Through it all, Curley’s opponent in the race to succeed McKenna, Council President Pasquale Menna, stayed on the sidelines before restoring an air of calm to the proceedings.

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It’s on.

With five weeks to go until election day, the race for mayor and two council seats in Red Bank is fully underway, with campaign literature filling mailboxes and the candidates stumping door-to-door. Can the dinner-interruptus phone calls be far behind?

On Saturday, redbankgreen found Republican Councilman and mayoral hopeful John Curley and his running mates—Grace Cangemi and David Pallister—pounding the pavement on the lower East Side near Pinckney Road.

Council President Pasquale Menna, who’s running for mayor, and his Democratic crew—Councilman Arthur Murphy III and council contender Michael DuPont—were out knocking on doors Sunday on the lower West Side.

Voters looking for a head-to-head comparison of the candidates might want to mark the date of Wednesday, Oct. 11 on their calendars.

That night, starting at 7p, the Westside Community Group will hold its 10th annual Candidates Night in the community room of River Street Commons (the former school building at the corner of River Street and Shrewsbury Avenue, now used for senior housing.)

If the event is anything like last year’s, it should be quite a show. And if you add the Southies to the mix, with their ire over soaring taxes, and the Westies, burned up over declining quality-of-life issues, and it’s a must-see.

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“I’m pretty far to the left,” Al Strasburger told us with a note of caution over the phone the other day, before we met him at his Oakland Street home for an interview.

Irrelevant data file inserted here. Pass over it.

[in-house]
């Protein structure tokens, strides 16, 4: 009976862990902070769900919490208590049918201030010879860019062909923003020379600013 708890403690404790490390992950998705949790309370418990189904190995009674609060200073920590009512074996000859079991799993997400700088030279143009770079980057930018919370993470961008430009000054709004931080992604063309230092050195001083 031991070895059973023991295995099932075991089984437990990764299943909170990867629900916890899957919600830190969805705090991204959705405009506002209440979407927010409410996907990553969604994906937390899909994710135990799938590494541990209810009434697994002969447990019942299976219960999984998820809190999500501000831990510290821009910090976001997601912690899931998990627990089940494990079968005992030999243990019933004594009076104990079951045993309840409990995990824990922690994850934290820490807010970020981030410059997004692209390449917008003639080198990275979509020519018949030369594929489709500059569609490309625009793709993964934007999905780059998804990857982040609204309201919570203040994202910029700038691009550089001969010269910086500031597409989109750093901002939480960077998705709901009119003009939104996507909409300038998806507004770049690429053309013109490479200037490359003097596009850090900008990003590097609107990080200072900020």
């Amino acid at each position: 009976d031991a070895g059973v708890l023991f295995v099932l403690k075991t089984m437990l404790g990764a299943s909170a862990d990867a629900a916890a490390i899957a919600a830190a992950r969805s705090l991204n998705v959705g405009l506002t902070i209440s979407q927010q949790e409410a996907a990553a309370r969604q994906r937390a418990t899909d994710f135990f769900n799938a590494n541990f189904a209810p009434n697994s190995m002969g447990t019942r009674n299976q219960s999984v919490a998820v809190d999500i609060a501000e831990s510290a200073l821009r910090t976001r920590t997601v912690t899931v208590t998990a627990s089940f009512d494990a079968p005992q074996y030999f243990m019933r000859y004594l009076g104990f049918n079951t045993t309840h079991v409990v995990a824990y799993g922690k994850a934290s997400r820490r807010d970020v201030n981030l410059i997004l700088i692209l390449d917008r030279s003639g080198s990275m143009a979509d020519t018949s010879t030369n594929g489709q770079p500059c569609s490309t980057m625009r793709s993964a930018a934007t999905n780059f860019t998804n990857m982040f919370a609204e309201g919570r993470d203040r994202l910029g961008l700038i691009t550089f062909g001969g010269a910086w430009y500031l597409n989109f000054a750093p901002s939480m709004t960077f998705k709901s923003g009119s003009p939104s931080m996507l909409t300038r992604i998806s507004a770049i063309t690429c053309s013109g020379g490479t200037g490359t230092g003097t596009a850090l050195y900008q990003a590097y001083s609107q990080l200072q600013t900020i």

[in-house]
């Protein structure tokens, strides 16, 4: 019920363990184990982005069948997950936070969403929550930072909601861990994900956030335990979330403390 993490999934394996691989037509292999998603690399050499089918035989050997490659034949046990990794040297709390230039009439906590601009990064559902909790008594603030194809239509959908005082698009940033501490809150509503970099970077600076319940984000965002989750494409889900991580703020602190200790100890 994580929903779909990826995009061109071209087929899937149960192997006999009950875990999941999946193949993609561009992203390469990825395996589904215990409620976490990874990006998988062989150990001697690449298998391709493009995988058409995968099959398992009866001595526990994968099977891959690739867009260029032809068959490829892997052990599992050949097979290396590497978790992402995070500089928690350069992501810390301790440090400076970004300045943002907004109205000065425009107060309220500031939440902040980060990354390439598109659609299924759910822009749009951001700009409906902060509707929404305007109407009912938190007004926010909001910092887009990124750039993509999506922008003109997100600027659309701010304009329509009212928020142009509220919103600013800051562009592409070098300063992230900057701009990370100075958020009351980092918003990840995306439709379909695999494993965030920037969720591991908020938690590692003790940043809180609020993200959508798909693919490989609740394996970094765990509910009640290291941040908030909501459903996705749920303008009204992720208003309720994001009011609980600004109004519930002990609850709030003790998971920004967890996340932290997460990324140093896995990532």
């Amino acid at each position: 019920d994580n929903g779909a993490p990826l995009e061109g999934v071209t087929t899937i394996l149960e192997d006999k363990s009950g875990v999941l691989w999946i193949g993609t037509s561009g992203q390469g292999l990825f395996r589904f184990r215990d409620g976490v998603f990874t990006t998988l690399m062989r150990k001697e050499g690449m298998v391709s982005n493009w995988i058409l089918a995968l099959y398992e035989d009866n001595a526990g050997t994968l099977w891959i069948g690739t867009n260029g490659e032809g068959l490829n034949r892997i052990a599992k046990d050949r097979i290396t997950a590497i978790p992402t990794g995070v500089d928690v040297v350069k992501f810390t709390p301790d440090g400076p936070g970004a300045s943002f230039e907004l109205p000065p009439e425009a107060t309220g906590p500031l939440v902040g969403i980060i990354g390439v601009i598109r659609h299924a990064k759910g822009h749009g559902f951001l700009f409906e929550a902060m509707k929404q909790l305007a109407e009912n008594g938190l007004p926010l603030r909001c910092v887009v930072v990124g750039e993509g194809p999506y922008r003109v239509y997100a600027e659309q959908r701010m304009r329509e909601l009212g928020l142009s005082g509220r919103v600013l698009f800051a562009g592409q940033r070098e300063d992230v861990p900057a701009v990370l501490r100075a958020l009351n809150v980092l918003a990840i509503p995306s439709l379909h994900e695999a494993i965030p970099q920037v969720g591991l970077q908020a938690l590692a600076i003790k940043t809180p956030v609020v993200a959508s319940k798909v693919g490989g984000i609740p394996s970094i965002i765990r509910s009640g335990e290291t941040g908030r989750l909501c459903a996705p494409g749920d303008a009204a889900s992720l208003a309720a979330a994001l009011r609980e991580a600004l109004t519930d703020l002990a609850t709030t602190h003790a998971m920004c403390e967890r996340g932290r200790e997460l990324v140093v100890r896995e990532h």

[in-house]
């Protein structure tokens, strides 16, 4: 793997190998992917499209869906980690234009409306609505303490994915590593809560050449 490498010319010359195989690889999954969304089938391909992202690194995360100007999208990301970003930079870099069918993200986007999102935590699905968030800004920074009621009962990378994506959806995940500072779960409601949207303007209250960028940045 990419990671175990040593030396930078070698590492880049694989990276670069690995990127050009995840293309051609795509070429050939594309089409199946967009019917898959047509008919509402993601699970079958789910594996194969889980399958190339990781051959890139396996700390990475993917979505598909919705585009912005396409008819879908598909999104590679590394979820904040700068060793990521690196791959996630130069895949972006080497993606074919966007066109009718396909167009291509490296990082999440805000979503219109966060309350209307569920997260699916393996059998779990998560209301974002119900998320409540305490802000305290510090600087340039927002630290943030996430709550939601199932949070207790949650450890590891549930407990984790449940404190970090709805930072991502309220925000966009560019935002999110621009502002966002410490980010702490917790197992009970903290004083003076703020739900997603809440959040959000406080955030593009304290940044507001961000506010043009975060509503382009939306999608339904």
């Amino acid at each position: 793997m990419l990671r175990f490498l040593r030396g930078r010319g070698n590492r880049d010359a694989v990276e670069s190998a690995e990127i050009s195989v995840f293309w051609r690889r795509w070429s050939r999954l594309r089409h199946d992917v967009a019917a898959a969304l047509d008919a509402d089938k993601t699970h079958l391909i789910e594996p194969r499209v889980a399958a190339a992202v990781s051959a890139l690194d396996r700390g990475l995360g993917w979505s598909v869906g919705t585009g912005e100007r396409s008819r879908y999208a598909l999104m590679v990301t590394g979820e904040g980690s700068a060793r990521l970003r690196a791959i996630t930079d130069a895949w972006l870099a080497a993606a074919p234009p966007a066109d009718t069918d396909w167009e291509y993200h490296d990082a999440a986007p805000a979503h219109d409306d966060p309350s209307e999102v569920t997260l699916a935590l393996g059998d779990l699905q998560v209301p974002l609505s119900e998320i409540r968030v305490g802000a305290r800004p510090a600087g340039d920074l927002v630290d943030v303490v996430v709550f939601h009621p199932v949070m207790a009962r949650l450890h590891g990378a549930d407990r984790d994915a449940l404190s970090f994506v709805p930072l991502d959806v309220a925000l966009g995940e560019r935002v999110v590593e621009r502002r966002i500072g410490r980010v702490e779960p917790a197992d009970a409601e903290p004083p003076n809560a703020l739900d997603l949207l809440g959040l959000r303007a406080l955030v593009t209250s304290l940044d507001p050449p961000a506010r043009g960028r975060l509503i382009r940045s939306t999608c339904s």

Looking back, we now see what a considerate gesture this was. Clearly the man has a sense of his own toxicity, as measured by today’s political standards. He was gently trying to spare us from… well, a shock, no doubt.

Of course, the warning only whetted our interest. What passes for the ideological “spectrum” in America today is actually a range from the barely-left-of-center to the far right. We thought it would be refreshing to meet a real hairshirt liberal, the kind who might actually resemble the bogeymen that far-right radio screechers have gotten rich warning us about.

So we eagerly made our way past the cartoonishly overgrown yard—which, swear to Allah, Strasburger maintains with a sickle, because he doesn’t own a lawnmower—and into his musty, poster-lined living room, where a two-foot-high stack of Cuban art magazines stood in a corner.

A couple of hours later we departed, having met perhaps the most charming, erudite, Chevy-driving, Phillies-loving defender of Stalin we are ever likely to encounter in these parts.

And yeah, the hair was standing up on the backs of our necks.

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Councilman and mayoral wannabe John P. Curley was booted from his post overseeing the borough’s finance department last night, according to Larry Higgs in today’s Asbury Park Press.


Mayor Ed McKenna initiated the ouster, repeating his claim that lax oversight of now-departed borough CFO Terence Whalen by Curley forced the council to raise property taxes.

The vote to kick Curley to the curb went along party lines, with the four Democrats, including mayoral contender Pat Menna, voting in favor. Curley and fellow Republican Kaye Ernst voted against it, the Press reports.

“Why don’t you just take me down to Broad Street and hang me?” Curley is reported have said.

He defended his role in monitoring the finance department, saying…

that until the 2005 audit, which was delivered this summer, other reports from the auditor revealed no problems in the finance department.

“I got the reports from the auditor, and the reports were everything was fine,” he said. “I am not the CFO or the auditor. I can only go by the reports.”

Curley also reminded McKenna that he has appointed him to consecutive terms as finance chairman.

McKenna, though, compared Curley’s handling of the assignment to that of his three predecessors, and found Curley’s actions wanting, to say the least. Unlike Curley, the previous overseers of the department met regularly with the CFO and provided updates to the council, McKenna said.

From the story: